Stealing Away for Orchids

I stole away to the tropics of the West Side for lunch today. Orchid Escape opened this weekend and runs through March 16 at Mesker Park Zoo & Botanic Garden’s Amazonia: Forest of Riches.

The foliage of Amazonia is impressive any time of year; it’s a lovely place to spend your lunch hour in the dead of winter. Now, with the hundreds of orchids artfully mounted amid the staghorn ferns and other tropical plants, the effect is intoxicating.

I have an orchid – a white phalaenopsis on my desk – given to me by Michael Simon, executive vice president of his family’s business, Publisher’s Press, which has long printed our magazines, to mark our company’s 10th anniversary. Orchid lore suggests my type of plant thrives by adding to its pot just three ice cubes a week. That’s what I do, and it is nearly in continuous bloom.

The availability of orchids has changed dramatically in the past few decades, and today they are broadly available as houseplants. My mother carried orchids in her wedding – an exotic gift from her college friend whose family raised tropical flowers in Hawaii.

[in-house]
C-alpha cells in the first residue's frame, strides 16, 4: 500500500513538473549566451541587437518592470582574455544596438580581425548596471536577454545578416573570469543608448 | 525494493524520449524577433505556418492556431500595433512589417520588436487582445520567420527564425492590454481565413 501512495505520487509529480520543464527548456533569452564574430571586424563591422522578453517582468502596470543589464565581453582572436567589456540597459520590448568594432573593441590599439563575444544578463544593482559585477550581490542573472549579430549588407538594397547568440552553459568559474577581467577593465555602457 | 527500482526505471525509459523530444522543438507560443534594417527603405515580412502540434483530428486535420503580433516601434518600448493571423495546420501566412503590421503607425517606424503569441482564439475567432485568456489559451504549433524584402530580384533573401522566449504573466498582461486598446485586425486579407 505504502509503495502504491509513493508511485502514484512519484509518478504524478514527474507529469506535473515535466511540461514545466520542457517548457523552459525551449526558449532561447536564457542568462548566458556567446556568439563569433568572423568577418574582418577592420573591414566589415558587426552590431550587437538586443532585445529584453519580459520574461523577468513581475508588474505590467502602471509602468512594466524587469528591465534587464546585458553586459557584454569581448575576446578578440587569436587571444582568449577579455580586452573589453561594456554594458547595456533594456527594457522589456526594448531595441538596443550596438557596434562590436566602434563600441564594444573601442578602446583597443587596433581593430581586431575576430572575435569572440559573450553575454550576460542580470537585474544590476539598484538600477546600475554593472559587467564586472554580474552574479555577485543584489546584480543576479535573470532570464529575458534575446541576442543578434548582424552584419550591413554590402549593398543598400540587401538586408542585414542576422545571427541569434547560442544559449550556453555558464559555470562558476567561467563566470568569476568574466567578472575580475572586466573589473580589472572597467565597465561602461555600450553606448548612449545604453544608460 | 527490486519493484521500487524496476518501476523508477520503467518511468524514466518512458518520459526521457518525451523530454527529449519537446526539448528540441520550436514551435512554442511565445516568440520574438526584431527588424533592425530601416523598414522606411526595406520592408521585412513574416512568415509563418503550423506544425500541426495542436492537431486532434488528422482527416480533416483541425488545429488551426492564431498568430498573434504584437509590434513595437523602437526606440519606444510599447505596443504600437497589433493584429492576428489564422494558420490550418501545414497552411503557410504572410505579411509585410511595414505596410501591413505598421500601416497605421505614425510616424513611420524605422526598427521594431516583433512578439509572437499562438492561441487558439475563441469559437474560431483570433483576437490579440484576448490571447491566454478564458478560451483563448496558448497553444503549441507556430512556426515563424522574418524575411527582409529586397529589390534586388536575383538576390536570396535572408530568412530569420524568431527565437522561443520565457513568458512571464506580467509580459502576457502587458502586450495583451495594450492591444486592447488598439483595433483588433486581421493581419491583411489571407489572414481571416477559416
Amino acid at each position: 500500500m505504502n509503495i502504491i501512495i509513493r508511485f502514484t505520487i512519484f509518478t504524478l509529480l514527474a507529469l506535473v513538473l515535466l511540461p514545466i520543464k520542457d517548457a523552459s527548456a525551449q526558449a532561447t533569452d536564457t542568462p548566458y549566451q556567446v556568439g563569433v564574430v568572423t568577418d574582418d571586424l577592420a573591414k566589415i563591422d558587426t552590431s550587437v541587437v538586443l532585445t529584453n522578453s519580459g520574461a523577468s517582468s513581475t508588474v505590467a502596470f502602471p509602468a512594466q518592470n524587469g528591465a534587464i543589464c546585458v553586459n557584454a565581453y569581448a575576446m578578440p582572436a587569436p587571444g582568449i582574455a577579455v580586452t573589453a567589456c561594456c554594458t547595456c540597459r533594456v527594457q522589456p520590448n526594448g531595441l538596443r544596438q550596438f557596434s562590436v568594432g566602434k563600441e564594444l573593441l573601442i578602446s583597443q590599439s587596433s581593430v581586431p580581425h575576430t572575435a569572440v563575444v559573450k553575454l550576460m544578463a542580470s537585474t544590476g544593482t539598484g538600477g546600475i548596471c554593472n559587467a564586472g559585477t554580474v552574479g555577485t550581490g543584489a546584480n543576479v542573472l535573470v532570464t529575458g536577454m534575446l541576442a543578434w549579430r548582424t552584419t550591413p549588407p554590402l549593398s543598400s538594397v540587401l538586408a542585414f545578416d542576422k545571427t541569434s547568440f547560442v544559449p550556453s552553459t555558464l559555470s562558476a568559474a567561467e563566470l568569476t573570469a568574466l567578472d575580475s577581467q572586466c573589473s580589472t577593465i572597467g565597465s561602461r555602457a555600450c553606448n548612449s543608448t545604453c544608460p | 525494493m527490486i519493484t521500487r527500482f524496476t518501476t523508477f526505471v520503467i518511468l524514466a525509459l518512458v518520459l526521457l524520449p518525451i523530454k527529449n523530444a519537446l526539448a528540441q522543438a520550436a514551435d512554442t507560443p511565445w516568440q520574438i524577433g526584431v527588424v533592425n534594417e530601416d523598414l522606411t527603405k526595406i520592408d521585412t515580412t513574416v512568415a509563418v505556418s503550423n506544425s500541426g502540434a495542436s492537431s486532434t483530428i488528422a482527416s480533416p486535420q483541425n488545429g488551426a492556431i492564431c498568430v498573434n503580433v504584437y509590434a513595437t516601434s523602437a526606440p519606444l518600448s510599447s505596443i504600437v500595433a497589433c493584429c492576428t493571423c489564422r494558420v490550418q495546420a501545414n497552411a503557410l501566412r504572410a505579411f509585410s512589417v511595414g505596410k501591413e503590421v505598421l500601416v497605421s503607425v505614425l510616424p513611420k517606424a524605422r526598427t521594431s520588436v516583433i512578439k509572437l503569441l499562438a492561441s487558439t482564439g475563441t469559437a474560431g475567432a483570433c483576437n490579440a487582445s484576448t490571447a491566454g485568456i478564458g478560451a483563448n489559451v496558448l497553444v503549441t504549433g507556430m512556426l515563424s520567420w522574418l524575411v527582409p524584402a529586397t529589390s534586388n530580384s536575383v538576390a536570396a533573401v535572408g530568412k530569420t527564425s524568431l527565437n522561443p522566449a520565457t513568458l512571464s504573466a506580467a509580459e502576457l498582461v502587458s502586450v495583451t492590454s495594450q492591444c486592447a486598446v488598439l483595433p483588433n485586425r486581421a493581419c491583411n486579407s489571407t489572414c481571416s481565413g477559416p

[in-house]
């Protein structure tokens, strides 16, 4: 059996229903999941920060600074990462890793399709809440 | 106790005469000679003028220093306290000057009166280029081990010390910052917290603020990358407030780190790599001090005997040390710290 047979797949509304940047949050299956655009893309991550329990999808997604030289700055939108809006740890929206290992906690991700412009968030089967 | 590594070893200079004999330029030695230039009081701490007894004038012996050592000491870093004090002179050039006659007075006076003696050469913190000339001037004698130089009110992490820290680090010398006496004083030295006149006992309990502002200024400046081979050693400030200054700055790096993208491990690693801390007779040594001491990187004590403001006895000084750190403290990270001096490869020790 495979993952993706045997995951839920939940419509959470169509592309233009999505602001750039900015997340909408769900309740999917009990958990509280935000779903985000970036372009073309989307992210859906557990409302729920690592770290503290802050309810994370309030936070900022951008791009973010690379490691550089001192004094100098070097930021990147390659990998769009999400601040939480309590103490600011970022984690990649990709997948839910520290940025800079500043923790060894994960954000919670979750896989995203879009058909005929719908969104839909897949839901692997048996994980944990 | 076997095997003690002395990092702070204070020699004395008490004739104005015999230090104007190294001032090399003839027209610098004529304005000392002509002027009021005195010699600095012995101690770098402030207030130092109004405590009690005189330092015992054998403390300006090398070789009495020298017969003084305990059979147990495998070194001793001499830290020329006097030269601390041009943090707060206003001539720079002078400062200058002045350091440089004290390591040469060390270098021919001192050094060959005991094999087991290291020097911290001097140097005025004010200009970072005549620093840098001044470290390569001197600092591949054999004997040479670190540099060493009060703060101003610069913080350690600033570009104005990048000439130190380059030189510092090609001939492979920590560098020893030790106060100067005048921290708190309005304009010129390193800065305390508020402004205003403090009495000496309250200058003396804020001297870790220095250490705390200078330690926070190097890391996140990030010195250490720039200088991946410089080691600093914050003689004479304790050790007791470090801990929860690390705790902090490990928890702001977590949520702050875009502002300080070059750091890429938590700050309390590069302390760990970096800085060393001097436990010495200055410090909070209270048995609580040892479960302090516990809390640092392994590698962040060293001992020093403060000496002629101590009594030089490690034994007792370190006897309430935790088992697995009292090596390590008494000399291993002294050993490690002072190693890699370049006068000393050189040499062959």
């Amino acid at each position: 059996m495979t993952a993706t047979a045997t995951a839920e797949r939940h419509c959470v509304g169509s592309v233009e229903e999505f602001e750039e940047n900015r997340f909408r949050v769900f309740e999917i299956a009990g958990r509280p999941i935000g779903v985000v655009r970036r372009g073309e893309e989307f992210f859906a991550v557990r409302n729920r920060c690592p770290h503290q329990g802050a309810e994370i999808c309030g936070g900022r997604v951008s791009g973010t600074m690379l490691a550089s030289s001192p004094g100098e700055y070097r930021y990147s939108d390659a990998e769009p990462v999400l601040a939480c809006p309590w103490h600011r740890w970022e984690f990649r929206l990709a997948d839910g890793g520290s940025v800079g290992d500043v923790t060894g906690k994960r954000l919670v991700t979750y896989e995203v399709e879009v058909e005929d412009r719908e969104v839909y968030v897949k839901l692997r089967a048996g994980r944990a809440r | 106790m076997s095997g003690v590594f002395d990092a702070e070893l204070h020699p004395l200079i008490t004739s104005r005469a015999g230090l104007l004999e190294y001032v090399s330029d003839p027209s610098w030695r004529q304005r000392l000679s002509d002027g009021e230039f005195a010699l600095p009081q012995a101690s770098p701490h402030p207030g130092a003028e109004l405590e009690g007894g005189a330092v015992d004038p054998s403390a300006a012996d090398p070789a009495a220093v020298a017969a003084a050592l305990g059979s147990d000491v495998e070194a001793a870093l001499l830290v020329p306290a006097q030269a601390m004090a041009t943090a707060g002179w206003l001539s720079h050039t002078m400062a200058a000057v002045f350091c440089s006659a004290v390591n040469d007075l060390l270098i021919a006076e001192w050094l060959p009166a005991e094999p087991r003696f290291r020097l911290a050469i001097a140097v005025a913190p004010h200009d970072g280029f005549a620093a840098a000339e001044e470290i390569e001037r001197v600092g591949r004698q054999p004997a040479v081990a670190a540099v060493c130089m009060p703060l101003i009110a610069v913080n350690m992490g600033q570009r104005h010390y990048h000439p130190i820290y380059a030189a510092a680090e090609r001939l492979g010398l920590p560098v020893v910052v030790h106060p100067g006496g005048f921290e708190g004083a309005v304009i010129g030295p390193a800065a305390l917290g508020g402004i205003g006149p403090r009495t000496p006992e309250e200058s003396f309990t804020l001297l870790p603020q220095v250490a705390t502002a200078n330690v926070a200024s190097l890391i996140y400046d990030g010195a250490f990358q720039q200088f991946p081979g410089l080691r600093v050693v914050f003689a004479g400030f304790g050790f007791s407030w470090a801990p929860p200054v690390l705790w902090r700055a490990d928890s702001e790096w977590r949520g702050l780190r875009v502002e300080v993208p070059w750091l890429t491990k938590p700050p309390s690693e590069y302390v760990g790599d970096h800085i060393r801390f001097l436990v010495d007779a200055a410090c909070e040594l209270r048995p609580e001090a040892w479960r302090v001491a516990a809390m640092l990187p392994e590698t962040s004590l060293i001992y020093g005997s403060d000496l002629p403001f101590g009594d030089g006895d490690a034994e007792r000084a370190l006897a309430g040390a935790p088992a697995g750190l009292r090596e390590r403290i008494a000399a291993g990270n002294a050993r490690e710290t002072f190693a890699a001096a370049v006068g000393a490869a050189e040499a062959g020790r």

My intrigue with orchids grew with Susan Orlean’s, “The Orchid Thief” (which I listened to on audio book), based on her 1995 story in The New Yorker about the investigation of the 1994 arrest of John Laroche and a group of Seminoles in South Florida for poaching rare Ghost Orchids in the Fakahatchee Strand State Preserve. The 2002 movie Adaptation was based on Orlean’s book. Though the film is billed as an “adaptation” of The Orchid Thief, its narrative focuses on the screenwriter’s difficulty in adapting the book to film. Most folks I know who saw it were confused.

Take a break from winter and enjoy a tropical respite at Orchid Escape.

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